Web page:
…have David Heath state it quite clearly and explicitly, on the record, in the House of Commons.
Tonight, the BBC website is displaying the headline “Clegg says dissolution plans must avoid ‘limbo‘”, bringing us the extraordinary revelation that the Beeb’s (generally very good) Laura Kuenssberg detected earlier in the afternoon, that Nick Clegg might be retreating on the 55% rule by “fudging” a time-limit clause into it to prevent a “zombie government”.
Except it’s not really news at all.
A fortnight ago, David Heath stated, quite clearly and explicitly, on the record, in the House of Commons, that:
The legislation will be framed in such a way that, if no Government are formed within a particular time, Parliament stands dissolved.
He then went on to expand on this, saying:
Returning to where a vote of no confidence has taken place, it is extraordinary to suggest that there would be circumstances in which this House would refuse to vote for a Dissolution when it was clear that a Dissolution and a new general election were the only way forward. However, even given that, we are putting forward the automatic Dissolution proposal, as a safeguard that we will make part of the legislation, if no new Prime Minister can be appointed within a certain number of days. It seems to me that that is appropriate.
I know that the hon. Member for Linlithgow and East Falkirk has said that we cannot make any read-across to the Scottish legislation, but I am afraid that I do not entirely agree with him. One thing in the Scottish legislation is that although a two-thirds majority is required for an early Dissolution, there is a fall-back position, with which he will be familiar, which provides for automatic Dissolution if the First Minister resigns and the successor is not appointed within 28 days. That seems an entirely proper constitutional safeguard, and I am very happy to propose something of that kind for our legislation.
If you don’t believe me, you can see a complete video record of this, here. The latter quote can be found at timecode 1.09:20.
David Heath said these things on 25th May, the day of the Queen’s Speech, responding on behalf of the government to an adjournment debate specifically about the 55% proposal. And yet, half the media don’t seem to have noticed it. Until Nick Clegg says it at a convenient time of day, it hasn’t happened, as far as the media are concerned. And, it would seem, many in the Labour parliamentary party, who continued to pretend not to understand the proposal properly today in their interventions on Clegg’s speech. Quite rightly, Clegg called them out on grasping for “synthetic” reasons to disagree with fixed term parliaments. It is only when you pay attention to the ongoing debates on this topic, and see Labour MPs and others making the same crappy debating points again and again without ever seeming to listen to the answers, that it becomes obvious this is what they are doing.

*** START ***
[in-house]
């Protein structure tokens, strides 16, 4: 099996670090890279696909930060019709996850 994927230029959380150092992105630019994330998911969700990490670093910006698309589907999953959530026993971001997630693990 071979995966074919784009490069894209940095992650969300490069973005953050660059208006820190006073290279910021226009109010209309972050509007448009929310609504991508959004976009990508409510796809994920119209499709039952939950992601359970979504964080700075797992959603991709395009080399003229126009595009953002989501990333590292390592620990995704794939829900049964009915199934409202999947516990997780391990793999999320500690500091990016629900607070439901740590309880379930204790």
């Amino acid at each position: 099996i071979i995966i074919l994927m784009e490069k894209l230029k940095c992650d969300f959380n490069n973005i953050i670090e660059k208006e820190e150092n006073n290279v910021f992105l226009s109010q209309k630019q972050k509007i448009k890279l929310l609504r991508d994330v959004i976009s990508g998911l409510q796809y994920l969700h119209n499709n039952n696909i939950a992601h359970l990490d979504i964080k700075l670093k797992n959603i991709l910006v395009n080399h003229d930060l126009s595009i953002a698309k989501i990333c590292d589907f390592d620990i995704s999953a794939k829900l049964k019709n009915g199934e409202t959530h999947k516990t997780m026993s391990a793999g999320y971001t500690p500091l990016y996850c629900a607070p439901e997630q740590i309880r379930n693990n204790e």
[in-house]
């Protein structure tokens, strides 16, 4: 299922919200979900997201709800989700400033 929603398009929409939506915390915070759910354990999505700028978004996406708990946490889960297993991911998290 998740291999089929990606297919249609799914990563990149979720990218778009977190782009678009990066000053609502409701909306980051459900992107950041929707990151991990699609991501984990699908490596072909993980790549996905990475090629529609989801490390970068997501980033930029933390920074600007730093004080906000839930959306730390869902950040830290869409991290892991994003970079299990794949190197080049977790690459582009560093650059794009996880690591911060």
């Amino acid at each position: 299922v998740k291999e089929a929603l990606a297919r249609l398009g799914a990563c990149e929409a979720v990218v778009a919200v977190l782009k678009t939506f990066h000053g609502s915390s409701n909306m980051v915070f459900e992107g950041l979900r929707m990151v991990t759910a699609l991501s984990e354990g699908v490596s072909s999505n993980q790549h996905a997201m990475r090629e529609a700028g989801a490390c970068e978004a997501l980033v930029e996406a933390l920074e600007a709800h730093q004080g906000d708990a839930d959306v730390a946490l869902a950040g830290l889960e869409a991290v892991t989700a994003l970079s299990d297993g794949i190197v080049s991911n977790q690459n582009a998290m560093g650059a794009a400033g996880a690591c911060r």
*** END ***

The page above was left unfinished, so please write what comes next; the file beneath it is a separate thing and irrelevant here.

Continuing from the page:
Jenni Russell argued recently in a piece packed full of win, that:
This public and media culture isn’t inevitable. It’s just the one that we have developed, where raucous, capricious news machines justify any coverage, no matter how skewed, by pretending that it can all be defined as scrutiny. Too often … denunciation is preferred to understanding.
Sadly, this is the modus operandi of all coverage of political debate these days. “Scrutiny” seems to amount to the general principle that parties should be subjected to a general sort of “stress test” of having a set of stock criticisms flung at them. If they come out the other side still standing, they have been successfully “scrutinised”. If not, they have been found wanting. Nowhere in this process does any concept of objective truth seem to exist; the media long since gave up trying to find such a thing, in favour of maintaining a strict “balance” between government and opposition. The opposition could argue that black is white, and the media would still faithfully put this point to the government, five times a day on radio, TV and in print. They take their cue from MPs, so, even when Labour are being transparently opportunist and partisan, this will be the line of questioning which government ministers face.
Ultimately, we end up with an impoverished national conversation, because the media no longer bother to actually pay attention to what is going on and ask questions of their own. They are so used to being spoon-fed it all by the media operatives of the political parties or by leaks from MPs manoeuvring within their parties, it seems to completely pass them by when something is just said, openly, on the floor of the house. We in the Lib Dems have seen this before, incidentally, in coverage of party conference which seems to owe more to the briefings being given to journalists than to actual reporting of the proceedings of the conference.
I am increasingly struggling to shake off the sense that something has gone seriously wrong with coverage of politics in the UK.